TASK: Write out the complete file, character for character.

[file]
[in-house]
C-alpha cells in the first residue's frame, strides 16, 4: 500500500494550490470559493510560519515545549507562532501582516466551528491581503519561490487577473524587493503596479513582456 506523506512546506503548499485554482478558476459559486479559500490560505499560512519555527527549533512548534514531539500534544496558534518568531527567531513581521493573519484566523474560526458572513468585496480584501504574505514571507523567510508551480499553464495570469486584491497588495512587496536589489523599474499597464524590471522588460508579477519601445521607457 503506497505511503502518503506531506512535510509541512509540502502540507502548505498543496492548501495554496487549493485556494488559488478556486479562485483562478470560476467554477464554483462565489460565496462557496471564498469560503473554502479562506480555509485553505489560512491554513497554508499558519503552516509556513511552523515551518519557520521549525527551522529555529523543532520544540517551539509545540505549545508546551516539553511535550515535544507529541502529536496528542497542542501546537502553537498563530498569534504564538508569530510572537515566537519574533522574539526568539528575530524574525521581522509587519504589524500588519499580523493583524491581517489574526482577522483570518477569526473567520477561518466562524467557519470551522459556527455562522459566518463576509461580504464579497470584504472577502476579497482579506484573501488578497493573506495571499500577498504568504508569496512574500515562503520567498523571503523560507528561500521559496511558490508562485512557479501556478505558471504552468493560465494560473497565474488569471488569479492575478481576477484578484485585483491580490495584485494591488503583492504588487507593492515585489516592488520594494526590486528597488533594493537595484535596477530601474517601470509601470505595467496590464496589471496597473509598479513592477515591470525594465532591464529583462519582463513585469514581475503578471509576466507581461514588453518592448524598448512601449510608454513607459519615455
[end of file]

[in-house]
C-alpha cells in the first residue's frame, strides 16, 4: 500500500494550490470559493510560519515545549507562532501582516466551528491581503519561490487577473524587493503596479513582456 506523506512546506503548499485554482478558476459559486479559500490560505499560512519555527527549533512548534514531539500534544496558534518568531527567531513581521493573519484566523474560526458572513468585496480584501504574505514571507523567510508551480499553464495570469486584491497588495512587496536589489523599474499597464524590471522588460508579477519601445521607457 503506497505511503502518503506531506512535510509541512509540502502540507502548505498543496492548501495554496487549493485556494488559488478556486479562485483562478470560476467554477464554483462565489460565496462557496471564498469560503473554502479562506480555509485553505489560512491554513497554508499558519503552516509556513511552523515551518519557520521549525527551522529555529523543532520544540517551539509545540505549545508546551516539553511535550515535544507529541502529536496528542497542542501546537502553537498563530498569534504564538508569530510572537515566537519574533522574539526568539528575530524574525521581522509587519504589524500588519499580523493583524491581517489574526482577522483570518477569526473567520477561518466562524467557519470551522459556527455562522459566518463576509461580504464579497470584504472577502476579497482579506484573501488578497493573506495571499500577498504568504508569496512574500515562503520567498523571503523560507528561500521559496511558490508562485512557479501556478505558471504552468493560465494560473497565474488569471488569479492575478481576477484578484485585483491580490495584485494591488503583492504588487507593492515585489516592488520594494526590486528597488533594493537595484535596477530601474517601470509601470505595467496590464496589471496597473509598479513592477515591470525594465532591464529583462519582463513585469514581475503578471509576466507581461514588453518592448524598448512601449510608454513607459519615455